Orwellian Logic - Alive and Well in Canada

Although there are a large number of tired old arguments that are trotted out denying human-caused climate change and insisting that there's nothing we can do about it, empirical evidence clearly shows otherwise.

For more information about such denial claims, there is this: Denial Claims.

With the silliness between Alberta and BC over the Kinder Morgan pipeline expansion, the issue of climate change mostly remains in the background.  Terms like "national interest" and "jobs" dominate the headlines, but the impacts of more tar sands expansion on our changing climate are avoided.  

In fact, the current Liberal Government's decision to give the Kinder Morgan project the green light is in direct opposition to what we need to be doing to deal with Climate Change.

One author who has been involved in this issue for many years has called this Orwellian Logic.

Trudeau's Orwellian Logic: We Reduce Emissions by Increasing Them

There are very few economic arguments that make such an expansion a good idea.  This article examines the main arguments.

In another article that appeared in The Tyee recently: Only Fantasies, Desperation and Wishful Thinking Keep Pipeline Plans Alive.

Just as one example of what often happens when the oil industry is finished with their pillage is described in this story.  You'd think Alberta would want to clean up its own mess before passing the potential of even more on to other provinces.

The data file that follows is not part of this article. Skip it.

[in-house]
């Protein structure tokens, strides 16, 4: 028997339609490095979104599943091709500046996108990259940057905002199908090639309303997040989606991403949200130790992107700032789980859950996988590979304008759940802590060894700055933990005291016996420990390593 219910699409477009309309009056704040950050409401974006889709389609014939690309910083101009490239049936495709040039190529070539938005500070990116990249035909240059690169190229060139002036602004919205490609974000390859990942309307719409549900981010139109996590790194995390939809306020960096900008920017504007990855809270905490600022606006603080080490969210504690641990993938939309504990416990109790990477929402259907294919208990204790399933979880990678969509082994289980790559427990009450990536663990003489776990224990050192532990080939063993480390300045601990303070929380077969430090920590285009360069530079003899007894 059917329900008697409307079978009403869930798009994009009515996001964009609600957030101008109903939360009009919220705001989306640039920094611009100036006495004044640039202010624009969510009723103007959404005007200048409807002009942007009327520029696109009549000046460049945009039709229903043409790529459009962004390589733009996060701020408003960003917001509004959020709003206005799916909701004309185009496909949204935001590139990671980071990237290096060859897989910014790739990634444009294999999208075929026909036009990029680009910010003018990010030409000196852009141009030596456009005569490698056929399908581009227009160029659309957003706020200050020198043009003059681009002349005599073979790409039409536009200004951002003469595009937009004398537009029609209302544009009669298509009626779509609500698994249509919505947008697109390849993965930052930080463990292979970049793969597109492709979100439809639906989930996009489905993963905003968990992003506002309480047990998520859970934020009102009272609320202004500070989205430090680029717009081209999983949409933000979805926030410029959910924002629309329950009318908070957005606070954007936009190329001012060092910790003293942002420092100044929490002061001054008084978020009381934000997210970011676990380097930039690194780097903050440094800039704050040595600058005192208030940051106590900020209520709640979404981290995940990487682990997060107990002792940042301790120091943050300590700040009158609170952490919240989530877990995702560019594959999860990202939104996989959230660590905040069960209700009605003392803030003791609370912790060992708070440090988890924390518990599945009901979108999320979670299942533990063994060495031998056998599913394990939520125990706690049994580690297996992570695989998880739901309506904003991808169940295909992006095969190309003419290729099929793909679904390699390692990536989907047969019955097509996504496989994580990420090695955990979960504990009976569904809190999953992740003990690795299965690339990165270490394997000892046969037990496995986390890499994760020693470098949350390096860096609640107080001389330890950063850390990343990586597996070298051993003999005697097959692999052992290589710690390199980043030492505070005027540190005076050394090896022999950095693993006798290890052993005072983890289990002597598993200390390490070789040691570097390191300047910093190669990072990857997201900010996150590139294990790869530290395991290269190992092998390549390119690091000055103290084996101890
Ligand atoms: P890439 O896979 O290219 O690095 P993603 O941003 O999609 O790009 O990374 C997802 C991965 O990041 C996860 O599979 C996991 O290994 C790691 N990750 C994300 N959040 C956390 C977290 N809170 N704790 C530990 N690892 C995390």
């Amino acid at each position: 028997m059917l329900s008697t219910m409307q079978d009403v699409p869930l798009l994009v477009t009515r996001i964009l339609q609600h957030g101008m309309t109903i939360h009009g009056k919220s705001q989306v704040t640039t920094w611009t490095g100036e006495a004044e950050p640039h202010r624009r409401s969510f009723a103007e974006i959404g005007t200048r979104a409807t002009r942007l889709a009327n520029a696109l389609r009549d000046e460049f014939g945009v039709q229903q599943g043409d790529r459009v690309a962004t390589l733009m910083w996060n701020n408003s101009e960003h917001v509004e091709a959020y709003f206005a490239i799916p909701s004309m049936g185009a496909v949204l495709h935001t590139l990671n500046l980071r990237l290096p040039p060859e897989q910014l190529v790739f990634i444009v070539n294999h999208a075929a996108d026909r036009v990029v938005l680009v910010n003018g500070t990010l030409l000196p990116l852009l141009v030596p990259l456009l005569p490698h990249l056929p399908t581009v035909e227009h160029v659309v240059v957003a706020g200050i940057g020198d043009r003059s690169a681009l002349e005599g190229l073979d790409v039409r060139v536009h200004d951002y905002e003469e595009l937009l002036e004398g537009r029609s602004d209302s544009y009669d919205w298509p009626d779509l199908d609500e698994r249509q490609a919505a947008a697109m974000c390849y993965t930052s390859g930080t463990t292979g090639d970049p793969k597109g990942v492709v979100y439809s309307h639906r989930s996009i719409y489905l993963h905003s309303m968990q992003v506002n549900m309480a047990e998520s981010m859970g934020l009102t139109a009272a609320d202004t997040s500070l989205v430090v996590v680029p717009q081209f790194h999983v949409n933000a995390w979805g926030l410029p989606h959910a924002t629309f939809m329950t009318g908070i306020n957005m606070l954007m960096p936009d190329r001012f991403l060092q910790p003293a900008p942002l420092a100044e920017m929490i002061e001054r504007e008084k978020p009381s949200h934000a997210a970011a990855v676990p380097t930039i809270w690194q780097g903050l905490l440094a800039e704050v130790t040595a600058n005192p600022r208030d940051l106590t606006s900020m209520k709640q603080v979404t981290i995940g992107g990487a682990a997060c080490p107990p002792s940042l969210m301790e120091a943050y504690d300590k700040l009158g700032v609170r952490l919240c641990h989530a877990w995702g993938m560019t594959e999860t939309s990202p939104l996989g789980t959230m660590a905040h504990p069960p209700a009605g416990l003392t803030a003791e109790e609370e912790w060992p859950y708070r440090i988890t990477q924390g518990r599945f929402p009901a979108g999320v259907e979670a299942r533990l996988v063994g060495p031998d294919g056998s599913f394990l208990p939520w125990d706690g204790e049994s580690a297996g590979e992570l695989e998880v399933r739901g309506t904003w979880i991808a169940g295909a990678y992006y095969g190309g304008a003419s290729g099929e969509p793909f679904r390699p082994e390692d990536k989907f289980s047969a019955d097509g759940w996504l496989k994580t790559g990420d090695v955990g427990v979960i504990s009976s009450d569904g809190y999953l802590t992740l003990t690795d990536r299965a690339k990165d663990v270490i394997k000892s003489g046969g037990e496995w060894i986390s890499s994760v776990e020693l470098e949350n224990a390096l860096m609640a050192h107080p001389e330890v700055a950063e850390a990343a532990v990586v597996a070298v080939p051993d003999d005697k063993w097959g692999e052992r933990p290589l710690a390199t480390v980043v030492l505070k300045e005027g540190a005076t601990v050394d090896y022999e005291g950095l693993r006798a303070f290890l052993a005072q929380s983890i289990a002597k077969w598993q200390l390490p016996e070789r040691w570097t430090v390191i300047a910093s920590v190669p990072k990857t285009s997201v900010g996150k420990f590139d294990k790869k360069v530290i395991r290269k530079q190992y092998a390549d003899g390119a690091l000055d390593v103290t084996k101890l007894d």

Here in BC, we don't want another pipeline and more tanker traffic.  It's not needed, it's not in the national interest and only makes our current problems worse.

A New Direction for Power Companies?

An interesting article that discusses a new direction for power companies.

Power Companies Have Resisted Climate Policy.  Now it Might be Their Only Hope.

Just one more change that's coming.

Thursday, February 22, 2018

Monastery Fire in Lhasa

In the fall of 2016, Joel and I spent a week in Lhasa, the capital of Tibet, on our way to Nepal.

One of the numerous sites we visited was the Jokhang Monastery, located in the center of the city and one of the most sacred  sites for Tibetan Buddhism.  These three pictures were taken on our visit to the Monastery and we walked around the area several times while we were in Lhasa.

On Saturday evening, February 17th, 2018, a fire caused some damage to the Monastery.  This story was posted on BBC News.

Just another blow to the cultural identity of the beleaguered Tibetans in that country.

Tuesday, February 13, 2018

Deranged Spat Between Alberta and BC

Yes.  Deranged is possibly the best way to describe this schoolyard spat.